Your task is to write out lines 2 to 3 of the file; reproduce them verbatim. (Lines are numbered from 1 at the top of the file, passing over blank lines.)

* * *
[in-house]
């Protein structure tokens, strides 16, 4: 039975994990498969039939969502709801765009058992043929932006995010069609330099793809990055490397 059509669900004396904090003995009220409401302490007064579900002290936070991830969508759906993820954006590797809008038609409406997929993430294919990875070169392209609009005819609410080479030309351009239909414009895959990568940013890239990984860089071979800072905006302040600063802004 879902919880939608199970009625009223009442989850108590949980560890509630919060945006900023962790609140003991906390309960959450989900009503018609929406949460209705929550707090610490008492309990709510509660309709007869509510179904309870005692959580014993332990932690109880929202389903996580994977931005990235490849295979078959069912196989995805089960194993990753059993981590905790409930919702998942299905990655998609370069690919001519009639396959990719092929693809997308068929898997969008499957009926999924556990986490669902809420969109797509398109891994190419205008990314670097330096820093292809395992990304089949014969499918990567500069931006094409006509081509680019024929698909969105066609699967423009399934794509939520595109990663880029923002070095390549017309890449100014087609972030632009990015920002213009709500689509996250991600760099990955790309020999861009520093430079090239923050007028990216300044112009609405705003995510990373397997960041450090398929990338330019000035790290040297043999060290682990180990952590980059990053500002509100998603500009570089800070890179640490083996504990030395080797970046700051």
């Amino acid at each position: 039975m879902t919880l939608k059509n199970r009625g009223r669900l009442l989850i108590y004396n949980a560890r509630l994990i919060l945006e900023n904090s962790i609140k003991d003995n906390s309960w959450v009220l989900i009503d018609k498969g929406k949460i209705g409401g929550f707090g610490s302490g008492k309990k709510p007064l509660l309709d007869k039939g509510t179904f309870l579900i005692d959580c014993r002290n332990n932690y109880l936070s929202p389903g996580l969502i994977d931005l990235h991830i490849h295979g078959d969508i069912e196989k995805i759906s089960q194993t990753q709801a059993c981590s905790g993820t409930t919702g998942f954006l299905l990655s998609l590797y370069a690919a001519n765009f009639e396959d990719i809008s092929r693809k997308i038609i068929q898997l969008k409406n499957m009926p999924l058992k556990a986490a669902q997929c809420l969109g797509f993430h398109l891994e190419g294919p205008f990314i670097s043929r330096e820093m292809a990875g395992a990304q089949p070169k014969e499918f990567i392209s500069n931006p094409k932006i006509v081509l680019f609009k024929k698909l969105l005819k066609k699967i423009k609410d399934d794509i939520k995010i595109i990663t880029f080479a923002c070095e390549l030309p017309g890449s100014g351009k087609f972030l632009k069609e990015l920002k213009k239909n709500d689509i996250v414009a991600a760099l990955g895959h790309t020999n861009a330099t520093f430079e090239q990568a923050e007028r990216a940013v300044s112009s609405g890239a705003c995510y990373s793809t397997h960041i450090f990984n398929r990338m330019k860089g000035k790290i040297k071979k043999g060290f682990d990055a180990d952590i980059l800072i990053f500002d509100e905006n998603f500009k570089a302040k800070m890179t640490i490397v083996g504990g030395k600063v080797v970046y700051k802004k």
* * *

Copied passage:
């Protein structure tokens, strides 16, 4: 039975994990498969039939969502709801765009058992043929932006995010069609330099793809990055490397 059509669900004396904090003995009220409401302490007064579900002290936070991830969508759906993820954006590797809008038609409406997929993430294919990875070169392209609009005819609410080479030309351009239909414009895959990568940013890239990984860089071979800072905006302040600063802004 879902919880939608199970009625009223009442989850108590949980560890509630919060945006900023962790609140003991906390309960959450989900009503018609929406949460209705929550707090610490008492309990709510509660309709007869509510179904309870005692959580014993332990932690109880929202389903996580994977931005990235490849295979078959069912196989995805089960194993990753059993981590905790409930919702998942299905990655998609370069690919001519009639396959990719092929693809997308068929898997969008499957009926999924556990986490669902809420969109797509398109891994190419205008990314670097330096820093292809395992990304089949014969499918990567500069931006094409006509081509680019024929698909969105066609699967423009399934794509939520595109990663880029923002070095390549017309890449100014087609972030632009990015920002213009709500689509996250991600760099990955790309020999861009520093430079090239923050007028990216300044112009609405705003995510990373397997960041450090398929990338330019000035790290040297043999060290682990180990952590980059990053500002509100998603500009570089800070890179640490083996504990030395080797970046700051």
């Amino acid at each position: 039975m879902t919880l939608k059509n199970r009625g009223r669900l009442l989850i108590y004396n949980a560890r509630l994990i919060l945006e900023n904090s962790i609140k003991d003995n906390s309960w959450v009220l989900i009503d018609k498969g929406k949460i209705g409401g929550f707090g610490s302490g008492k309990k709510p007064l509660l309709d007869k039939g509510t179904f309870l579900i005692d959580c014993r002290n332990n932690y109880l936070s929202p389903g996580l969502i994977d931005l990235h991830i490849h295979g078959d969508i069912e196989k995805i759906s089960q194993t990753q709801a059993c981590s905790g993820t409930t919702g998942f954006l299905l990655s998609l590797y370069a690919a001519n765009f009639e396959d990719i809008s092929r693809k997308i038609i068929q898997l969008k409406n499957m009926p999924l058992k556990a986490a669902q997929c809420l969109g797509f993430h398109l891994e190419g294919p205008f990314i670097s043929r330096e820093m292809a990875g395992a990304q089949p070169k014969e499918f990567i392209s500069n931006p094409k932006i006509v081509l680019f609009k024929k698909l969105l005819k066609k699967i423009k609410d399934d794509i939520k995010i595109i990663t880029f080479a923002c070095e390549l030309p017309g890449s100014g351009k087609f972030l632009k069609e990015l920002k213009k239909n709500d689509i996250v414009a991600a760099l990955g895959h790309t020999n861009a330099t520093f430079e090239q990568a923050e007028r990216a940013v300044s112009s609405g890239a705003c995510y990373s793809t397997h960041i450090f990984n398929r990338m330019k860089g000035k790290i040297k071979k043999g060290f682990d990055a180990d952590i980059l800072i990053f500002d509100e905006n998603f500009k570089a302040k800070m890179t640490i490397v083996g504990g030395k600063v080797v970046y700051k802004k």